Enfuse Desktop GUI | Real World Review

Enfuse Bests NIK Efex HDR Pro 2 in Overall Real World Testing for Architectural Interiors

Throughout all my reading on Larry Lohrman’s excellent site Photographyforrealestate.net site I haven’t seen a thorough explanation on how to achieve a well balanced interior image with Enfuse.  And I discovered Enfuse on the Photographyforrealestate.net web site.  By “well balanced” I mean a lit interior {a la Scott Hargis, that’s who I learned from in his video series Lighting for Real Estate } with a properly exposed ambient exterior.  I’m in Southern California and photograph luxury real estate properties here, often in the $1m to $7m plus range.  And my realtor and home builder clients want to see the dramatic views that are outside the windows of these fantastic properties. Not blown out windows or half way exposed exteriors.  I’m not an HDR fan when it comes to luxury real estate interiors.  I think HDR has a place but the place is not in interior real estate photography.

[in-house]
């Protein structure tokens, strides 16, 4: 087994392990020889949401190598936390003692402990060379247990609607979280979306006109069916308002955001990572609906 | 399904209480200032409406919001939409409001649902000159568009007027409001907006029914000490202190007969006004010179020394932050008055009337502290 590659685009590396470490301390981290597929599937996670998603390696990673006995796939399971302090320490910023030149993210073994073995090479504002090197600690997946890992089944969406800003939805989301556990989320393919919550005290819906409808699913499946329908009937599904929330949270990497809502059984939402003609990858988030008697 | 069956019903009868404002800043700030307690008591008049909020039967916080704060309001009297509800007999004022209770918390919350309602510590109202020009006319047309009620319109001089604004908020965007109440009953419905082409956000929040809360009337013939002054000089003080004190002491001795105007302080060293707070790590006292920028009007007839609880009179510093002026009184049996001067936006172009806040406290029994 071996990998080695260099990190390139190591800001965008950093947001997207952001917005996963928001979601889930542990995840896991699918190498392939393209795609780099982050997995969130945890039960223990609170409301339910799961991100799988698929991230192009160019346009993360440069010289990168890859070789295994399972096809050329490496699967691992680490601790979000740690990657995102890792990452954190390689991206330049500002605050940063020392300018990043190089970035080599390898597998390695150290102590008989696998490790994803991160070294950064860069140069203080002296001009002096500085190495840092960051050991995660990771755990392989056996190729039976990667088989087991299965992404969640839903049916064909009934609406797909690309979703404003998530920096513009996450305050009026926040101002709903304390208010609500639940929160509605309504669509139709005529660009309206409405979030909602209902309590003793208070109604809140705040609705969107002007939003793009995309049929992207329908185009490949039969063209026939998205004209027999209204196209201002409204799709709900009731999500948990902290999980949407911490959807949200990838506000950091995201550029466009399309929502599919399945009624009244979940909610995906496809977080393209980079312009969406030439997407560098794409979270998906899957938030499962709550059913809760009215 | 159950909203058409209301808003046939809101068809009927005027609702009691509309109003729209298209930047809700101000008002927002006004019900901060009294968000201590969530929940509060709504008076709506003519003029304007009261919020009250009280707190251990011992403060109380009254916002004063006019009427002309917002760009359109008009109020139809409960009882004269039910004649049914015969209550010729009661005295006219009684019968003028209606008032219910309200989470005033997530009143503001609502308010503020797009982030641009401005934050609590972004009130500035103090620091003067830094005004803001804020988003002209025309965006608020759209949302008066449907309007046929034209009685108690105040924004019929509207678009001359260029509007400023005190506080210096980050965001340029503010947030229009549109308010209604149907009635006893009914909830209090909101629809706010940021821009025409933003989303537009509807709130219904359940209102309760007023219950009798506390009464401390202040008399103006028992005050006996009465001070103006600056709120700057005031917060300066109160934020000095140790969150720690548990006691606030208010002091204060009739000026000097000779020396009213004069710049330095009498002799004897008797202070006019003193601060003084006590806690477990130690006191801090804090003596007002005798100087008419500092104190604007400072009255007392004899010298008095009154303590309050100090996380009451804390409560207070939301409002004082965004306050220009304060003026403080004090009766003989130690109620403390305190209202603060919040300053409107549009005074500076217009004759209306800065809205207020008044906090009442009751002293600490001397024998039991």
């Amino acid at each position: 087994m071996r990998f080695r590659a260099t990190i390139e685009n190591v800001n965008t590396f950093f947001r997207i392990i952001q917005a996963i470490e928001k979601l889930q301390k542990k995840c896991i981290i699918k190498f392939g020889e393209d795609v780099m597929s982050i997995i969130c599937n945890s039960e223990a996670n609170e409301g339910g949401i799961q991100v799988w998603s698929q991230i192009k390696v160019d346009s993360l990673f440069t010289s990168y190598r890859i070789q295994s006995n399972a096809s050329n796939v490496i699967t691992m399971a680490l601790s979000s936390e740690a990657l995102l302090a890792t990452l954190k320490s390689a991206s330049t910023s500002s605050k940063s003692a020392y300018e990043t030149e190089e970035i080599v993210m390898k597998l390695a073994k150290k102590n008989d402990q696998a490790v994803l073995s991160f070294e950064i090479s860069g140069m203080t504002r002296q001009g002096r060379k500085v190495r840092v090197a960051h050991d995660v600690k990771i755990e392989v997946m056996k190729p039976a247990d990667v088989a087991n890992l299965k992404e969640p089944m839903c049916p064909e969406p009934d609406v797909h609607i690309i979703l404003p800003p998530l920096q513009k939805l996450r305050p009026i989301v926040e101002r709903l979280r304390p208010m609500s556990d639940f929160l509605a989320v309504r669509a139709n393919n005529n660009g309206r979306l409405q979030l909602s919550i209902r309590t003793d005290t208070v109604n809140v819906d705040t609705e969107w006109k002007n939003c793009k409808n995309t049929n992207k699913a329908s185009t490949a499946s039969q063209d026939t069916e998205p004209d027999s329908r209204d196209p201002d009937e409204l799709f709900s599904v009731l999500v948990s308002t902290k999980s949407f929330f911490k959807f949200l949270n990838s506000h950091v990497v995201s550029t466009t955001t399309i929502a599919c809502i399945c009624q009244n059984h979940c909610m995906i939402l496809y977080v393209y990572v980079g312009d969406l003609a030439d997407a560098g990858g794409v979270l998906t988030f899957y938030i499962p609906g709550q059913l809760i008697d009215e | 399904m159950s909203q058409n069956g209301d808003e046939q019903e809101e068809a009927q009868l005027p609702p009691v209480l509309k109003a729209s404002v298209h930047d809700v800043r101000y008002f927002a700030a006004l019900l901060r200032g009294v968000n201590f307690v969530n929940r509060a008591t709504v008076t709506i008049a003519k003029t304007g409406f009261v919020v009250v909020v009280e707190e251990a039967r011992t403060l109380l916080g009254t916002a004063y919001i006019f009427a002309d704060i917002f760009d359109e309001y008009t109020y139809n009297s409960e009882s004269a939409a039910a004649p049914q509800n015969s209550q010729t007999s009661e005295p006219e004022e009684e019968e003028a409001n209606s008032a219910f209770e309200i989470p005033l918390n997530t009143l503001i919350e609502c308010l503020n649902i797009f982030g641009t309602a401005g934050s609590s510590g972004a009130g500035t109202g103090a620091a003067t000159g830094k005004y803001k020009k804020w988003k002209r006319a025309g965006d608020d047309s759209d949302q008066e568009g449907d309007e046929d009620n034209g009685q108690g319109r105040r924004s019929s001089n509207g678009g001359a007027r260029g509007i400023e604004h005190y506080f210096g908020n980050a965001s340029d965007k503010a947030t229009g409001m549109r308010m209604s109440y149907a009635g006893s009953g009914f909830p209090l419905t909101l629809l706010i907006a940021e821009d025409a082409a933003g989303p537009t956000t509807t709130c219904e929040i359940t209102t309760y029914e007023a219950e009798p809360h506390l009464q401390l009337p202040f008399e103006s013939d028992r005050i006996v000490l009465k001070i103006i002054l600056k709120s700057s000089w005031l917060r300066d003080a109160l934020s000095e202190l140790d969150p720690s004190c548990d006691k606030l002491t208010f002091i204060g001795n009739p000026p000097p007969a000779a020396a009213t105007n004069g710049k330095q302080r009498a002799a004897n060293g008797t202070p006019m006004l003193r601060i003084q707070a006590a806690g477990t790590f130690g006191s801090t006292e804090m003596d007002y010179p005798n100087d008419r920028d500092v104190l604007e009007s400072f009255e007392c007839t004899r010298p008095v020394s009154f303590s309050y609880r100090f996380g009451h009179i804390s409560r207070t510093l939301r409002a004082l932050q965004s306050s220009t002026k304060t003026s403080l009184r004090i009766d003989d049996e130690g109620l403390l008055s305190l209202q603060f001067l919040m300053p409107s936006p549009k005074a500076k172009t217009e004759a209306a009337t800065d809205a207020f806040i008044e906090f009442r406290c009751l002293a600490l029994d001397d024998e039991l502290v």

Below are several examples of lit interiors with properly exposed exteriors.  Of course, properly exposed is a subjective term. And for purposes of this article the term properly exposed is seasoned taste of my particular brand and style of photography.  Yours may differ.

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ORANGE COUNTY LUXURY REAL ESTATE Porange county real estate photography

There have been lots of bits and pieces of what Enfuse or Hybrid {Hyrbrid defined: A combination of Enfuse or multi bracketing exposures with additive lighting aka off camera flash, for me….using  these speedlights, and blended with software.} can do but I haven’t found any articles, demos or blog postings that ties it all together. So I thought I’d share this with you.  I’m doing some experimentation with Enfuse and bracketing up to 7 shots with a bit of off camera flash added in to see if I can shorten my time in post. The one thing that is helping the SPEED already is, I just downloaded the desktop interface of Enfuse which you can find here:  http://software.bergmark.com/enfuseGUI/Main.html I endorse the idea of giving a donation and did make a donation to the developer.  Ingemar Bergmark, the developer of Enfuse has put time into creating this excellent free-software.  Donating money will help him keep the software current and improve development of  Enfuse over time.